These houses were built in the middle of courtyards with walls and a sturdy gate. Altars were not only found to be in the temples but also within the courtyards of the houses as well. This was where the family members can worship their gods and leave their food and wine as offerings. Wood was the primary element used to make furniture but these can sometimes be accentuated with ivory and different metals. More families lived in the rural areas compared to the cities wherein the rich usually prefer to reside. The wealthy may have residences in the city while their servants take the responsibility of maintaining their countryside homes.

The poorer farmers had the help of the children to do the agricultural chores such as herding sheep and goats or ploughing the fields. Crops like grapes and olives grew well in the stony land but wheat to make bread had to be bought from Egyptians. These grapes either became raisins or wine while the olives became oil or pickles. Farmers also took care of farm animals because they are excellent sources of basic needs like clothing, milk and meat. The Persian Wars The Persian Wars began to affect Greek life in 490 BC, “with a Persian invasion in Greece led by Darius the Great of Thrace” (History of Ancient Greece, n.

d. ). Darius’ army was almost crushed by his first attempt to conquer the Danube if not for the Ionian Greeks who were his allies at that time. However, this made the Ionians realize that they should rebel from the empire and they asked for the support of the other city-states to go against Persia. This started the popularly known Ionian Revolt. Only the Athenians gave ships to the effort and were able to win the war. The Persians proudly retaliated, recaptured their supremacy in the battle of Lade in 494 B. C. and destroyed the city of Miletus by massacring or enslaving the inhabitants (Setzer, n.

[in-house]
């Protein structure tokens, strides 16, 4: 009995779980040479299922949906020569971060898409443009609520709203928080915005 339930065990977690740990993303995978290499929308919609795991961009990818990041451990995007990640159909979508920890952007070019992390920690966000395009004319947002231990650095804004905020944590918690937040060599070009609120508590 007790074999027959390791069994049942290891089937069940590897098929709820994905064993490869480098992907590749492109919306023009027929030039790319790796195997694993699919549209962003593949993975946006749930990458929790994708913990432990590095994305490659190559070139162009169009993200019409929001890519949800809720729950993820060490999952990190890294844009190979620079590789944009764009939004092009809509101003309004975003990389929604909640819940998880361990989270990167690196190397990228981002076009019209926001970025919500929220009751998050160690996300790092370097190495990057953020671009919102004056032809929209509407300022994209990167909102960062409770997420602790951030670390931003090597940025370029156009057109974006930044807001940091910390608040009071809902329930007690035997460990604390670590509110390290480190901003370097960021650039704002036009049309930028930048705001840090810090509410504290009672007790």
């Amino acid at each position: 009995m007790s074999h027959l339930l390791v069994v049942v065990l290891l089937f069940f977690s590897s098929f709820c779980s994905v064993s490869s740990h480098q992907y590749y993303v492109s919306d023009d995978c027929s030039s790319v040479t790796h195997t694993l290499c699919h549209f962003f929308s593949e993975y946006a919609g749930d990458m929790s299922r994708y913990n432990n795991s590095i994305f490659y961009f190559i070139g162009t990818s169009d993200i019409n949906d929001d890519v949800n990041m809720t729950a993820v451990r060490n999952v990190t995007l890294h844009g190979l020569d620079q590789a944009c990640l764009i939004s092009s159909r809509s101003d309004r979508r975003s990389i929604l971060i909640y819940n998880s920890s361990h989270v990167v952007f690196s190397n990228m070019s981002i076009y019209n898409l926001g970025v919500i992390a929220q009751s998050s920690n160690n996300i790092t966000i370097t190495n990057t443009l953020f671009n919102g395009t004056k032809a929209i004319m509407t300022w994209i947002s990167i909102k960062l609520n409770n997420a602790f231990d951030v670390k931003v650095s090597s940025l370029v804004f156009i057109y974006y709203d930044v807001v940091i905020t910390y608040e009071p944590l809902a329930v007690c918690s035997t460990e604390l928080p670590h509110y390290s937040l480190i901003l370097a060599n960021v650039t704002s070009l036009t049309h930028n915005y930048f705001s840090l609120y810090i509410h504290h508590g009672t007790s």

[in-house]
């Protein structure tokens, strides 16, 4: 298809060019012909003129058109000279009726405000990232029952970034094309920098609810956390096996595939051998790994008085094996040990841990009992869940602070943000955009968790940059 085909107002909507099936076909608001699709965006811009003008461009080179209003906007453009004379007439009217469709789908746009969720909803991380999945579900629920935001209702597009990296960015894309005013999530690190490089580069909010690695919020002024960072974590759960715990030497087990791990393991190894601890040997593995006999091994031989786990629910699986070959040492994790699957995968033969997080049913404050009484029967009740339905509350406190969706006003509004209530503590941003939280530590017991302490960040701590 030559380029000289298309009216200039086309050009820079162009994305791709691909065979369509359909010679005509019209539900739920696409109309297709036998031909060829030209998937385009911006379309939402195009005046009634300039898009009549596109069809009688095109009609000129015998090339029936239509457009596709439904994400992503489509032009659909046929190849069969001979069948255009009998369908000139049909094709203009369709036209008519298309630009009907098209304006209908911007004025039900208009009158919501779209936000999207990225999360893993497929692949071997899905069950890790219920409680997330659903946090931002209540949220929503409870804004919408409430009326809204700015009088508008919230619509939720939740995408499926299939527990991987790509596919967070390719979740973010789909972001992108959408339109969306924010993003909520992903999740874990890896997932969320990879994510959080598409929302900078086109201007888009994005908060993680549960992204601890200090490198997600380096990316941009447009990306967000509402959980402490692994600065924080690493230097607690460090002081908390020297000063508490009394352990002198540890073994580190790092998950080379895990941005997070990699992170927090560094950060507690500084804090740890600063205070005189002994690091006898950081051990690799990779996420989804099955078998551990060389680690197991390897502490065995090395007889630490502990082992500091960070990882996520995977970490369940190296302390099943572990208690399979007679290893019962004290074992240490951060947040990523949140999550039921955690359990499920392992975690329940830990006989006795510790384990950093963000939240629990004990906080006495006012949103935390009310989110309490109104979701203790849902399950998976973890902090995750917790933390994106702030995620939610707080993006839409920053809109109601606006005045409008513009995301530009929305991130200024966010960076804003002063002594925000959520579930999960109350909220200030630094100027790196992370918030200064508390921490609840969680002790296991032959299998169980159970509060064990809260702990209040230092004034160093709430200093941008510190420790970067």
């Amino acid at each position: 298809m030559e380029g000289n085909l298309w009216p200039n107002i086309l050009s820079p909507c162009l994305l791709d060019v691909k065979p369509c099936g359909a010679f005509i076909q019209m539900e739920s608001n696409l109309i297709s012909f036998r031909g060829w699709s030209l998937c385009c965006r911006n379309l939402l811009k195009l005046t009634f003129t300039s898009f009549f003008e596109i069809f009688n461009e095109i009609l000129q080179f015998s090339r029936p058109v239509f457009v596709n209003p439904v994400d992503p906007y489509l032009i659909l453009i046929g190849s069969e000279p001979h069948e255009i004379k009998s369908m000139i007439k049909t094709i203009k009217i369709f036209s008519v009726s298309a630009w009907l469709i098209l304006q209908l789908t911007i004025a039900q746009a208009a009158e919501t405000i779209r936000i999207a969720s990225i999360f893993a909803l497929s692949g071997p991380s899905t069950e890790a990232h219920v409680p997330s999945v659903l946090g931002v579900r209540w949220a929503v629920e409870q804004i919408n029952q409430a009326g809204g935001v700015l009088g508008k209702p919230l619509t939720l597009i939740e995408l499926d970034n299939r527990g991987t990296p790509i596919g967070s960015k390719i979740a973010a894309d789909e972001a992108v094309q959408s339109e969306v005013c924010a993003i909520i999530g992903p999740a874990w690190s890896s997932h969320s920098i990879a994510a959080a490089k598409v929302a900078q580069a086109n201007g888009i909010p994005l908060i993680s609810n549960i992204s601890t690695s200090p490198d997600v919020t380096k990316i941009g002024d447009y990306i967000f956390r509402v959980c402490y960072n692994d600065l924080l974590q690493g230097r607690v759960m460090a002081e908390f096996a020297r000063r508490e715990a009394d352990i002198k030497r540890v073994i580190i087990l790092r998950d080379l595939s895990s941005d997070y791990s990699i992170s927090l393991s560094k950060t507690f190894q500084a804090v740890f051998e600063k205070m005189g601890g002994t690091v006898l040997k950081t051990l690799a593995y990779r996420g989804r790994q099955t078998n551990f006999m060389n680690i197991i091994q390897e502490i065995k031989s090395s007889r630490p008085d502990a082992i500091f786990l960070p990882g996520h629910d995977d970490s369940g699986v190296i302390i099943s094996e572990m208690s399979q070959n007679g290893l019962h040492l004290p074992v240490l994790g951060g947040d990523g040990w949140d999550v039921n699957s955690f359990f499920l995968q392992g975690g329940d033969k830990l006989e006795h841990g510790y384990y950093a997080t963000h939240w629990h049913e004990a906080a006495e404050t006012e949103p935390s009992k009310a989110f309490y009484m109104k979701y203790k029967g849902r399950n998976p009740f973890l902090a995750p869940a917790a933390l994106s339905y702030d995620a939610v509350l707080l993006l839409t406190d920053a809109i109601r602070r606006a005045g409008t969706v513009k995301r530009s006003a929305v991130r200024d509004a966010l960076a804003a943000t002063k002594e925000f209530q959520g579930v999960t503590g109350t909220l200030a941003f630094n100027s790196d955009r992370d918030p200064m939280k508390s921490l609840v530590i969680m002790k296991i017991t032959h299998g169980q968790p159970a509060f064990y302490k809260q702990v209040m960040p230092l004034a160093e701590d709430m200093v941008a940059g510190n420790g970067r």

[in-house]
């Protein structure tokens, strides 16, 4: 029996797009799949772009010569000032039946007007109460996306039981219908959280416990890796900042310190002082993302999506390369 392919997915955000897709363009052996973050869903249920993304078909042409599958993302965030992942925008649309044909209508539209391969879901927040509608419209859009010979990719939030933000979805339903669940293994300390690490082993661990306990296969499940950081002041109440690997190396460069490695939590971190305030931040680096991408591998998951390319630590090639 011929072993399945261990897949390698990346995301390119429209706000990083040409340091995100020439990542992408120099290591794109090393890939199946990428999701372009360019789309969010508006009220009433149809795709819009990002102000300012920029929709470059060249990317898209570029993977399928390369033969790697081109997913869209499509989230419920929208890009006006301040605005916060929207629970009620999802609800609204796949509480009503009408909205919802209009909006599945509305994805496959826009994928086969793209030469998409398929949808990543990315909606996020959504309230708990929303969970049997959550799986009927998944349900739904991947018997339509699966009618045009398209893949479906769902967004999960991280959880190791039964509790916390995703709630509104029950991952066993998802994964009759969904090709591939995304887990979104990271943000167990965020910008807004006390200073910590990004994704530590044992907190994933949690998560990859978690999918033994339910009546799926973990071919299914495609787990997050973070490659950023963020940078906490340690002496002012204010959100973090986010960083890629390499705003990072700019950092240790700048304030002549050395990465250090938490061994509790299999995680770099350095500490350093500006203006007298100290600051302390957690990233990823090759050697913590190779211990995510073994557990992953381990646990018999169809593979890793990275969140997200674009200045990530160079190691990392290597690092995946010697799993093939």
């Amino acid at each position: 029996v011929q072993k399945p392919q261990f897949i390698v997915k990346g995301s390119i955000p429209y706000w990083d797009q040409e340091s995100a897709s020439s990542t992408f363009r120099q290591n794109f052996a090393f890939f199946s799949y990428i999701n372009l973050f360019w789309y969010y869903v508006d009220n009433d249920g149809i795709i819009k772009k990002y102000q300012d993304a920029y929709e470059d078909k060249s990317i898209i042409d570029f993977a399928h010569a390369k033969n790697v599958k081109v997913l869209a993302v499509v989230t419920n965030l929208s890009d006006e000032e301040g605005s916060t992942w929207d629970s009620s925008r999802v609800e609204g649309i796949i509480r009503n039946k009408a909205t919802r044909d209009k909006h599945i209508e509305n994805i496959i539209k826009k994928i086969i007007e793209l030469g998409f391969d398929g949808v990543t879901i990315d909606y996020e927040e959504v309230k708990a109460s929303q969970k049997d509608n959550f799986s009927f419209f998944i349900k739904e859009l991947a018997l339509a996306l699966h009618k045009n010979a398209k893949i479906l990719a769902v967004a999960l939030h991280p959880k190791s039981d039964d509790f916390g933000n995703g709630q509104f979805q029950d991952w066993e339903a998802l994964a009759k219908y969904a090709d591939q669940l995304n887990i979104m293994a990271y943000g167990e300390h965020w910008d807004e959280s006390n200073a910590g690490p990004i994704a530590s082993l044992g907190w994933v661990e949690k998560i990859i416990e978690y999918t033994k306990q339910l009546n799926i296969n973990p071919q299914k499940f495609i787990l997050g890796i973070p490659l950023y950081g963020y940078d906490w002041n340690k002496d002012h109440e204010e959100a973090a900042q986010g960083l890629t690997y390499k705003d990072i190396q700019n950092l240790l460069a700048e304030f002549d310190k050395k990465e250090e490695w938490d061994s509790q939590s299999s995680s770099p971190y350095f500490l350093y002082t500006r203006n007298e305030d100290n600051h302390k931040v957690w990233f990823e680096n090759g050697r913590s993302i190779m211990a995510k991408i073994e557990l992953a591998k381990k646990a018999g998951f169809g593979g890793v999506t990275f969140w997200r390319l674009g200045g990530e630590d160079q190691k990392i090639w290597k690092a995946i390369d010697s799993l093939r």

d. ). Angered by the Athenian bravado, Darius sought to battle on mainland Greece at around 492 B. C. but the ship that held his army became badly hit by a storm. Another fleet was sent and this time, Eretria was completely destroyed. The next target was Athens and the army went onshore at Marathon which led towards Athens. The Athenians tried to ask Spartans for help but due to “a religious festival, the Spartans were detained, and the 10,000 Athenians had to face the Persians aided only by 1,000 men from Plataea” (Greco-Persian Wars, 2007).

However, the Athenians under the leadership of ten generals including Miltiades, were able to block this attempt which made the Persians retreat and reorganize to try and attack from the Saronic Belf. They were surprised to find the Athenian army back in their territory and ready to fight them again. The Persians went back to Asia Minor, defeated. A runner was sent to Athens to deliver the good news and this was how the Marathon Race got its name (The Persian War, n. d. ). After a decade from the first attempt of invasion, Darius’ son, Xerxes took the throne of Persian Emperor and wanted to target Greece.

His strategy involved less violence because instead of attacking head on, he decided it would be best to send envoys to start negotiating with the different cities to surrender without battle. He constructed a bridge at Hellespont and ensured that a canal was dug across the isthmus to protect his army from storms while rounding the Cape of Mount Athos (Setzer, n. d. ). He collected his troops from every satrapy (territory within the Persian Empire) which numbered about 150,000 of the best soldiers from Persia and Mede while his naval fleet had about 1200 ships that were prepared against an estimated 300 brave warriors from Athens and Sparta.

The large army of the Persians resulted to a slower pace in their attack and this gave the Greeks a chance to plan out their defense (Greco-Persian Wars, 2007). The different cities of Greece held a meeting to plan their defense which resulted to the delegation of the army to Sparta while Athens was in-charge of the navy fleet under Themistocles, an Athenian statesman (Kreis, 2006). They also consulted the Delphic Oracle. The oracle of Delphi was at Mount Parnassus where a Pythia (woman supposedly used by the God Apollo as his medium) could be asked to predict answers to their questions (Roach, 2001).